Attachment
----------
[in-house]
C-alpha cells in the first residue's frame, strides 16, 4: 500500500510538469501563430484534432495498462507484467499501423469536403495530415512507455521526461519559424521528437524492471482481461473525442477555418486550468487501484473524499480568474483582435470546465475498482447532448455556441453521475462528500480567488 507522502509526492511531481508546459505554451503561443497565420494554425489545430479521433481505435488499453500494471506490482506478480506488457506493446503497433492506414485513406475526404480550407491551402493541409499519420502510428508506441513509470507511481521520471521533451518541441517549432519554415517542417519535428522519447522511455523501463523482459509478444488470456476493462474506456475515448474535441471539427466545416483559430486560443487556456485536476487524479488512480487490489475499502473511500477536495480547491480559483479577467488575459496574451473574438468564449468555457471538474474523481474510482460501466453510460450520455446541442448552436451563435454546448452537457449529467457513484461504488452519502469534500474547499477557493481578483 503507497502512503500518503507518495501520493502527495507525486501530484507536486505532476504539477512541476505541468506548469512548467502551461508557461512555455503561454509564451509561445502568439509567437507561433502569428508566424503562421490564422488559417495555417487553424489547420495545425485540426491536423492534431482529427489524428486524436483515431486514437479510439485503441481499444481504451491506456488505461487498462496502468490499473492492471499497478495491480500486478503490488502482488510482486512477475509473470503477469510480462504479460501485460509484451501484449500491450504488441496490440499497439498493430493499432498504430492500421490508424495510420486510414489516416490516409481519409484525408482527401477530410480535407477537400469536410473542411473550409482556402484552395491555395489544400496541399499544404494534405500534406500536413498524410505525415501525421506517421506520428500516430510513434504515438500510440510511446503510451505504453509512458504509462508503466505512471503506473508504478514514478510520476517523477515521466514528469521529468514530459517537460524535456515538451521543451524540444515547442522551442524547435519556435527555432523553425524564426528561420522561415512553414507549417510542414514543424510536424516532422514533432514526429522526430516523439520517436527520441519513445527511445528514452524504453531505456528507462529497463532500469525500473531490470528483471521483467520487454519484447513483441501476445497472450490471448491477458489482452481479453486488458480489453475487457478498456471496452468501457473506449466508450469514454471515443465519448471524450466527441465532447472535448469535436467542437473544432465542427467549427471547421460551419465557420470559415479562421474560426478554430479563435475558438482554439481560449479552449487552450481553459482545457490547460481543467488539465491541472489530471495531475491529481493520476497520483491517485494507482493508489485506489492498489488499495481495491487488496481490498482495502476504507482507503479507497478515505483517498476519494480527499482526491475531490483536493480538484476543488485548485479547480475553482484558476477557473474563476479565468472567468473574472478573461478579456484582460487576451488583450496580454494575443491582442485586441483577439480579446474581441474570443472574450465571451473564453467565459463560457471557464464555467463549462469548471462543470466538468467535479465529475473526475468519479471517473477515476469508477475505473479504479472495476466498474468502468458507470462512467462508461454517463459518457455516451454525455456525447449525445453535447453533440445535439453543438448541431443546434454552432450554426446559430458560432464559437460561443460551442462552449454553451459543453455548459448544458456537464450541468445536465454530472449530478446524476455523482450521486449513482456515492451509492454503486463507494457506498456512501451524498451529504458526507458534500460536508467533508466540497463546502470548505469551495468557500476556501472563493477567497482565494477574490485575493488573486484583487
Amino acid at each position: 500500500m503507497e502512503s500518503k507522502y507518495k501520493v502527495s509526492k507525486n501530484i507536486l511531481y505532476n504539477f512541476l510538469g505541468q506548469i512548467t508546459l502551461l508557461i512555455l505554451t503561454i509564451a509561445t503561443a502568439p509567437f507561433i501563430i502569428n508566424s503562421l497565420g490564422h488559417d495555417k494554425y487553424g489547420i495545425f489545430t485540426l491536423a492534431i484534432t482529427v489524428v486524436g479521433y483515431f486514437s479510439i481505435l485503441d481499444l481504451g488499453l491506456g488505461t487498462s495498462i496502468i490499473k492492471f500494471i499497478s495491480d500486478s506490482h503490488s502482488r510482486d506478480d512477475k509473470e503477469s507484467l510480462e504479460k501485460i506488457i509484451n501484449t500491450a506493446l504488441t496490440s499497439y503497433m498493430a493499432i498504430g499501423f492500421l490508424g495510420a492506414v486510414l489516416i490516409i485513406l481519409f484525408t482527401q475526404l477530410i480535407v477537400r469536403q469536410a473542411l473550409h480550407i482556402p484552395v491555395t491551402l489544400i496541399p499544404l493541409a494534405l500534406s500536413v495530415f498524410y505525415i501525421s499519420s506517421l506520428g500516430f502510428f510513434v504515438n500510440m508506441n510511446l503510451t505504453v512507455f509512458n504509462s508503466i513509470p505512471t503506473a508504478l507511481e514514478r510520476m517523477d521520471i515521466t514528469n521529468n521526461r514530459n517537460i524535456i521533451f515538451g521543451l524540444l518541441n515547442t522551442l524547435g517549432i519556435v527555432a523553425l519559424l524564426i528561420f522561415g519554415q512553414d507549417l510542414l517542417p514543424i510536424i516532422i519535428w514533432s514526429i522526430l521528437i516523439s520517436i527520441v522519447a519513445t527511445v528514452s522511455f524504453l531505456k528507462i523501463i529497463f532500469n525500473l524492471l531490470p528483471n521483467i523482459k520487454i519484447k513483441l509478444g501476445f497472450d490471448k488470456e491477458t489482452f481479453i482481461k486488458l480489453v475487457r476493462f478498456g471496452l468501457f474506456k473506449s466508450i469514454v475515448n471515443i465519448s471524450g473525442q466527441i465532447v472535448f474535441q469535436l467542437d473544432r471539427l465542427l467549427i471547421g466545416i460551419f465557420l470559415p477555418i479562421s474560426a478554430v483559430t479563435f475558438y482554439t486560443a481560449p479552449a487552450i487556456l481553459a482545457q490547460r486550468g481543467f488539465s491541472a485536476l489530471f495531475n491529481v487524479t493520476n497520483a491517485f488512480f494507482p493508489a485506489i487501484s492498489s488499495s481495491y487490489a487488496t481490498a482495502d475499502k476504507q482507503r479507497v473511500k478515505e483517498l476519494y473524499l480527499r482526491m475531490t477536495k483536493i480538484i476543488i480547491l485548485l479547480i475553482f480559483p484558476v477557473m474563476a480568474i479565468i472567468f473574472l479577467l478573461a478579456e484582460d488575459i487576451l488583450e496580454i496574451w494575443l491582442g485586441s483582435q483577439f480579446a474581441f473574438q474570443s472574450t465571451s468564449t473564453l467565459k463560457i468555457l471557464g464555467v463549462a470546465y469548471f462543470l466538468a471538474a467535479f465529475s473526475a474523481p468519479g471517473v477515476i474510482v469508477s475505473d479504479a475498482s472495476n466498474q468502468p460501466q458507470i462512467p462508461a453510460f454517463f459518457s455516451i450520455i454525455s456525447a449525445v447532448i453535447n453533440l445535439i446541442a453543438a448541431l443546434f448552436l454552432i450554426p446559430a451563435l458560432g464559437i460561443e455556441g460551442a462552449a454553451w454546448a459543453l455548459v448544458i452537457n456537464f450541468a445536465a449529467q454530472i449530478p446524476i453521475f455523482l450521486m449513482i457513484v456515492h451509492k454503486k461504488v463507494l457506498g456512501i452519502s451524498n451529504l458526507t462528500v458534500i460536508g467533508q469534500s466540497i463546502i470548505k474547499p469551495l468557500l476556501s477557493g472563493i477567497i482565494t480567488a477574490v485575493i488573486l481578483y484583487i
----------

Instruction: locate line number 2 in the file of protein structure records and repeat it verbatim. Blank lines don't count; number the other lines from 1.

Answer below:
C-alpha cells in the first residue's frame, strides 16, 4: 500500500510538469501563430484534432495498462507484467499501423469536403495530415512507455521526461519559424521528437524492471482481461473525442477555418486550468487501484473524499480568474483582435470546465475498482447532448455556441453521475462528500480567488 507522502509526492511531481508546459505554451503561443497565420494554425489545430479521433481505435488499453500494471506490482506478480506488457506493446503497433492506414485513406475526404480550407491551402493541409499519420502510428508506441513509470507511481521520471521533451518541441517549432519554415517542417519535428522519447522511455523501463523482459509478444488470456476493462474506456475515448474535441471539427466545416483559430486560443487556456485536476487524479488512480487490489475499502473511500477536495480547491480559483479577467488575459496574451473574438468564449468555457471538474474523481474510482460501466453510460450520455446541442448552436451563435454546448452537457449529467457513484461504488452519502469534500474547499477557493481578483 503507497502512503500518503507518495501520493502527495507525486501530484507536486505532476504539477512541476505541468506548469512548467502551461508557461512555455503561454509564451509561445502568439509567437507561433502569428508566424503562421490564422488559417495555417487553424489547420495545425485540426491536423492534431482529427489524428486524436483515431486514437479510439485503441481499444481504451491506456488505461487498462496502468490499473492492471499497478495491480500486478503490488502482488510482486512477475509473470503477469510480462504479460501485460509484451501484449500491450504488441496490440499497439498493430493499432498504430492500421490508424495510420486510414489516416490516409481519409484525408482527401477530410480535407477537400469536410473542411473550409482556402484552395491555395489544400496541399499544404494534405500534406500536413498524410505525415501525421506517421506520428500516430510513434504515438500510440510511446503510451505504453509512458504509462508503466505512471503506473508504478514514478510520476517523477515521466514528469521529468514530459517537460524535456515538451521543451524540444515547442522551442524547435519556435527555432523553425524564426528561420522561415512553414507549417510542414514543424510536424516532422514533432514526429522526430516523439520517436527520441519513445527511445528514452524504453531505456528507462529497463532500469525500473531490470528483471521483467520487454519484447513483441501476445497472450490471448491477458489482452481479453486488458480489453475487457478498456471496452468501457473506449466508450469514454471515443465519448471524450466527441465532447472535448469535436467542437473544432465542427467549427471547421460551419465557420470559415479562421474560426478554430479563435475558438482554439481560449479552449487552450481553459482545457490547460481543467488539465491541472489530471495531475491529481493520476497520483491517485494507482493508489485506489492498489488499495481495491487488496481490498482495502476504507482507503479507497478515505483517498476519494480527499482526491475531490483536493480538484476543488485548485479547480475553482484558476477557473474563476479565468472567468473574472478573461478579456484582460487576451488583450496580454494575443491582442485586441483577439480579446474581441474570443472574450465571451473564453467565459463560457471557464464555467463549462469548471462543470466538468467535479465529475473526475468519479471517473477515476469508477475505473479504479472495476466498474468502468458507470462512467462508461454517463459518457455516451454525455456525447449525445453535447453533440445535439453543438448541431443546434454552432450554426446559430458560432464559437460561443460551442462552449454553451459543453455548459448544458456537464450541468445536465454530472449530478446524476455523482450521486449513482456515492451509492454503486463507494457506498456512501451524498451529504458526507458534500460536508467533508466540497463546502470548505469551495468557500476556501472563493477567497482565494477574490485575493488573486484583487